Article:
Causality in Lovelock Theories of Gravity

Harvey Reall (Cambridge)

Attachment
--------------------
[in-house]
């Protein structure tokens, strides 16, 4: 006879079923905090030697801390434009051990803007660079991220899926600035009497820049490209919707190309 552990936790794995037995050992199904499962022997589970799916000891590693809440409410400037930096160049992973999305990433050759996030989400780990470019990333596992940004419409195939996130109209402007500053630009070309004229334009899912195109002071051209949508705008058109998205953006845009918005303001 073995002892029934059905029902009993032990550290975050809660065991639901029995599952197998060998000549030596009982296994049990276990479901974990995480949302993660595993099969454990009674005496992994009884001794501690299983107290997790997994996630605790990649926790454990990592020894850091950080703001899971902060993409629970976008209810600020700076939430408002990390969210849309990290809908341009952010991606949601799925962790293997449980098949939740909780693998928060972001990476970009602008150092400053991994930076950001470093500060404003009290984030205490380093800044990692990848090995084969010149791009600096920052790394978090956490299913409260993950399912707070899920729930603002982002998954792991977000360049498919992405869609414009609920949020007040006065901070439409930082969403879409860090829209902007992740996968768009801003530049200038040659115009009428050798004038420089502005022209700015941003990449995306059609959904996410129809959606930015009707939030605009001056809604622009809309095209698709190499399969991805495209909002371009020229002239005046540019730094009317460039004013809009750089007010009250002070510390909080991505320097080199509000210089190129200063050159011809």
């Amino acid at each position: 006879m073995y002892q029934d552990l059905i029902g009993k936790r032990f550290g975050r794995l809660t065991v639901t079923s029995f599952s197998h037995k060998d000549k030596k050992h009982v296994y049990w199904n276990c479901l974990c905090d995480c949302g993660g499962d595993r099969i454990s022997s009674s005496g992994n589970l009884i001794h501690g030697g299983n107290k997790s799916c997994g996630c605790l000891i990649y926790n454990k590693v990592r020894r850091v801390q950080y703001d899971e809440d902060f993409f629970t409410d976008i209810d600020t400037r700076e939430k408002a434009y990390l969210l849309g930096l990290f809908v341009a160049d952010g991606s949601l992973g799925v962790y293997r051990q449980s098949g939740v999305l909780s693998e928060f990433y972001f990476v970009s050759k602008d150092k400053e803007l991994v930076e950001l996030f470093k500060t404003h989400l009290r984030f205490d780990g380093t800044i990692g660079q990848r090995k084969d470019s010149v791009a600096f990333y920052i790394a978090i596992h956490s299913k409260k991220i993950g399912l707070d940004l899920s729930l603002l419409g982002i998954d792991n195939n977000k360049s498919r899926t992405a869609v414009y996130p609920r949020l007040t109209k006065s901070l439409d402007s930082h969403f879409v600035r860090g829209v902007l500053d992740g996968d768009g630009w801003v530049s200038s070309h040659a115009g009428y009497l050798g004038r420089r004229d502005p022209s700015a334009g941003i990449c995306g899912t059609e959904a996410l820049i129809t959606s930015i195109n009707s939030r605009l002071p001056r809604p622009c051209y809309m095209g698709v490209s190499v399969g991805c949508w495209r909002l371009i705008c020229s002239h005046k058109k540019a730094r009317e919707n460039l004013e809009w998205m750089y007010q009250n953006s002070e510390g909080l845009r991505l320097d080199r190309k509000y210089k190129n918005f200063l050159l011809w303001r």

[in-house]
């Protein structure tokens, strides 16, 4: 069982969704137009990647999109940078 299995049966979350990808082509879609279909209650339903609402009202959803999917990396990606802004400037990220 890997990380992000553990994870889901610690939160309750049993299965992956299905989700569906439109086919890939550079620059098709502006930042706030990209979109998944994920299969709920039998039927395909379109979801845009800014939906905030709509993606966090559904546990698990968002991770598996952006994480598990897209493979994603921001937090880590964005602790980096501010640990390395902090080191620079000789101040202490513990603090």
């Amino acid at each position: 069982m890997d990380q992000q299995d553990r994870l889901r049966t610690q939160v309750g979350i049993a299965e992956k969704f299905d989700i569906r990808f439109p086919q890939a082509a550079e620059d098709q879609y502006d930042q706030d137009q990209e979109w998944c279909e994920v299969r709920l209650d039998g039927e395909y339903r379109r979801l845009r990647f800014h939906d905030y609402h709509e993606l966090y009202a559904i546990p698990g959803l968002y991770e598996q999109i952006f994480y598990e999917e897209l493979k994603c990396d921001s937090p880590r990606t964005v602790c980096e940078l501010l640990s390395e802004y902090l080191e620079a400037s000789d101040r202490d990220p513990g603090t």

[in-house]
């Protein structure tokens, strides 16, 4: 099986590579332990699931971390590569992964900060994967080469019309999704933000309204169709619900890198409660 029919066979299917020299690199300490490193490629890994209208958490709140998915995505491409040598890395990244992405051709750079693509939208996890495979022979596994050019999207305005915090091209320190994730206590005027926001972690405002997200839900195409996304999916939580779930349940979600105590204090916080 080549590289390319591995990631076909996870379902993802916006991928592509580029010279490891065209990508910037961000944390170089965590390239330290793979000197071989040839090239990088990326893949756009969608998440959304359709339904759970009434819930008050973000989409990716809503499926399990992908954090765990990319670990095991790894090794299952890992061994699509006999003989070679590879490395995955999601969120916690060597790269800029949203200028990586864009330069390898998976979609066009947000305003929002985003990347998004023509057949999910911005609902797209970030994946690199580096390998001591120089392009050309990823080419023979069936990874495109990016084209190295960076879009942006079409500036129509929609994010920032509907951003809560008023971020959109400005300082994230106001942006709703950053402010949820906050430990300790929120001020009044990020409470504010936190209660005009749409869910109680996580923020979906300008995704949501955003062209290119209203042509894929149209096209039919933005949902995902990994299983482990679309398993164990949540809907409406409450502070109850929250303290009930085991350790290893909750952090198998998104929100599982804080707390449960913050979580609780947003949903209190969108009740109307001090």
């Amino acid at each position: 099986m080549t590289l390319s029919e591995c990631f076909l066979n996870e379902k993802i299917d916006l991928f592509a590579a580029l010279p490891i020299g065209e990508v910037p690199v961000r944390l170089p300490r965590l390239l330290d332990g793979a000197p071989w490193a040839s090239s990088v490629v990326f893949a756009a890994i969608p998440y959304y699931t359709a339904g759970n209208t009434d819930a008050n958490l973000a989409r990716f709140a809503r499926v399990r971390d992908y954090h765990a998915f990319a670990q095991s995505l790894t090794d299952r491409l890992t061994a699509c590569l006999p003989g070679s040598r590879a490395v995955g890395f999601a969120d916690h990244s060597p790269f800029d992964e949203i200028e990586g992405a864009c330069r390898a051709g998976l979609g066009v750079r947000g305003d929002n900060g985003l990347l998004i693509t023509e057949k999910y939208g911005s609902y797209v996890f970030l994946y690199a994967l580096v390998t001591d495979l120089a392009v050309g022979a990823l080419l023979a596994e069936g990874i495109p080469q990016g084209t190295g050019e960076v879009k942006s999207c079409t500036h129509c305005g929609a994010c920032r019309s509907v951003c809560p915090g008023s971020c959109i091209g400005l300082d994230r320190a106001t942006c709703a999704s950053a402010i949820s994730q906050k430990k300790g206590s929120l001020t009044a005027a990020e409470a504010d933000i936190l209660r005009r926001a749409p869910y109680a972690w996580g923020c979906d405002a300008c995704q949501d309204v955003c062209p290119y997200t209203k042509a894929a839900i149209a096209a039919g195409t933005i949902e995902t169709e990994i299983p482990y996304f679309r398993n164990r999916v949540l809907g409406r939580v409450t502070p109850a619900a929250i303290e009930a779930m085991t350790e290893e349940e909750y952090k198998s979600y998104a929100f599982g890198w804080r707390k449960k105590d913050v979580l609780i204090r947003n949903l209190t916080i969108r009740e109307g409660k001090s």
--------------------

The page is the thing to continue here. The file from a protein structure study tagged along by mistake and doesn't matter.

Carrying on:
Lovelock theories of gravity (e.g. Einstein-Gauss-Bonnet) are an interesting alternative to General Relativity in higher dimensions. They have the unusual property that gravity can travel faster or slower than light so causality is not determined by the light cone of the metric. I will explain how causality is defined by characteristic hypersurfaces and discuss some examples in which these hypersurfaces can be determined. I will discuss problems with arguments asserting that faster than light propagation implies causality violation. In particular, I will show that small black holes in Einstein-Gauss-Bonnet theory cannot be boosted arbitrarily close to the speed of light, which prevents one from building a time machine in this theory.